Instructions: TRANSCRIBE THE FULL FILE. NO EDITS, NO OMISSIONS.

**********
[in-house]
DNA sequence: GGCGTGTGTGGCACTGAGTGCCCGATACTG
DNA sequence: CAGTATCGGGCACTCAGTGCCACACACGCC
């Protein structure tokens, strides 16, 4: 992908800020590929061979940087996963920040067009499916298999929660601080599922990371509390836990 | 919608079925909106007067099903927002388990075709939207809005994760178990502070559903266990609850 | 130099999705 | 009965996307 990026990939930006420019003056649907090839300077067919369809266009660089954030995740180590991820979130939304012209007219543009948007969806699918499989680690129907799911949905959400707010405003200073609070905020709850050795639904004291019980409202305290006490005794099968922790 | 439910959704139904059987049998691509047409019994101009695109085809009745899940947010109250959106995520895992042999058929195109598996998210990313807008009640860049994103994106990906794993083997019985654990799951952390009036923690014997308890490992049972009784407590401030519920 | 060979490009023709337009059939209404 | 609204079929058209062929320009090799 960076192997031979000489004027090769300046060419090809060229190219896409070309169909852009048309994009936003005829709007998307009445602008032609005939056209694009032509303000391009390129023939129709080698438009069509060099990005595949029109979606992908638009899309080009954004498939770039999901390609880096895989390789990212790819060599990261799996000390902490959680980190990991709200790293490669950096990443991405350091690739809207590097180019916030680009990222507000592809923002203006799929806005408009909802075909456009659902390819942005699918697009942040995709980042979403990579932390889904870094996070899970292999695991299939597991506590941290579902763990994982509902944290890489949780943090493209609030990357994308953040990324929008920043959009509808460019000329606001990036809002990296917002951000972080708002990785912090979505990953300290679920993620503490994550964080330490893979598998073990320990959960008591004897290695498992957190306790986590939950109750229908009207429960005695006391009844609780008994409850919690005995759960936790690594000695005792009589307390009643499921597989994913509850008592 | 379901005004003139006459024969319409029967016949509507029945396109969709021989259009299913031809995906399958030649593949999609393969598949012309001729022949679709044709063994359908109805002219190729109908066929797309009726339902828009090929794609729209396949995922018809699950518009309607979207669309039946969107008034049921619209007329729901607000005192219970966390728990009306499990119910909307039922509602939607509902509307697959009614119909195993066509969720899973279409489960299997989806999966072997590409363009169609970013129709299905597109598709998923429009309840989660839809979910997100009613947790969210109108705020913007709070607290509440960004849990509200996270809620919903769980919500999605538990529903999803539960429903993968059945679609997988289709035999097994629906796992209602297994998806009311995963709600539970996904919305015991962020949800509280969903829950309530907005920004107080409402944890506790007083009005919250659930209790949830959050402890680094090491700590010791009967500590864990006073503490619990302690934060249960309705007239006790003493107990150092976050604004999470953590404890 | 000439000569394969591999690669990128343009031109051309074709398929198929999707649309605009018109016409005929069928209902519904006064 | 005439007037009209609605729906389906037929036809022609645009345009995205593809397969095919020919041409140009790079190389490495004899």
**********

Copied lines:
[in-house]
DNA sequence: GGCGTGTGTGGCACTGAGTGCCCGATACTG
DNA sequence: CAGTATCGGGCACTCAGTGCCACACACGCC
């Protein structure tokens, strides 16, 4: 992908800020590929061979940087996963920040067009499916298999929660601080599922990371509390836990 | 919608079925909106007067099903927002388990075709939207809005994760178990502070559903266990609850 | 130099999705 | 009965996307 990026990939930006420019003056649907090839300077067919369809266009660089954030995740180590991820979130939304012209007219543009948007969806699918499989680690129907799911949905959400707010405003200073609070905020709850050795639904004291019980409202305290006490005794099968922790 | 439910959704139904059987049998691509047409019994101009695109085809009745899940947010109250959106995520895992042999058929195109598996998210990313807008009640860049994103994106990906794993083997019985654990799951952390009036923690014997308890490992049972009784407590401030519920 | 060979490009023709337009059939209404 | 609204079929058209062929320009090799 960076192997031979000489004027090769300046060419090809060229190219896409070309169909852009048309994009936003005829709007998307009445602008032609005939056209694009032509303000391009390129023939129709080698438009069509060099990005595949029109979606992908638009899309080009954004498939770039999901390609880096895989390789990212790819060599990261799996000390902490959680980190990991709200790293490669950096990443991405350091690739809207590097180019916030680009990222507000592809923002203006799929806005408009909802075909456009659902390819942005699918697009942040995709980042979403990579932390889904870094996070899970292999695991299939597991506590941290579902763990994982509902944290890489949780943090493209609030990357994308953040990324929008920043959009509808460019000329606001990036809002990296917002951000972080708002990785912090979505990953300290679920993620503490994550964080330490893979598998073990320990959960008591004897290695498992957190306790986590939950109750229908009207429960005695006391009844609780008994409850919690005995759960936790690594000695005792009589307390009643499921597989994913509850008592 | 379901005004003139006459024969319409029967016949509507029945396109969709021989259009299913031809995906399958030649593949999609393969598949012309001729022949679709044709063994359908109805002219190729109908066929797309009726339902828009090929794609729209396949995922018809699950518009309607979207669309039946969107008034049921619209007329729901607000005192219970966390728990009306499990119910909307039922509602939607509902509307697959009614119909195993066509969720899973279409489960299997989806999966072997590409363009169609970013129709299905597109598709998923429009309840989660839809979910997100009613947790969210109108705020913007709070607290509440960004849990509200996270809620919903769980919500999605538990529903999803539960429903993968059945679609997988289709035999097994629906796992209602297994998806009311995963709600539970996904919305015991962020949800509280969903829950309530907005920004107080409402944890506790007083009005919250659930209790949830959050402890680094090491700590010791009967500590864990006073503490619990302690934060249960309705007239006790003493107990150092976050604004999470953590404890 | 000439000569394969591999690669990128343009031109051309074709398929198929999707649309605009018109016409005929069928209902519904006064 | 005439007037009209609605729906389906037929036809022609645009345009995205593809397969095919020919041409140009790079190389490495004899």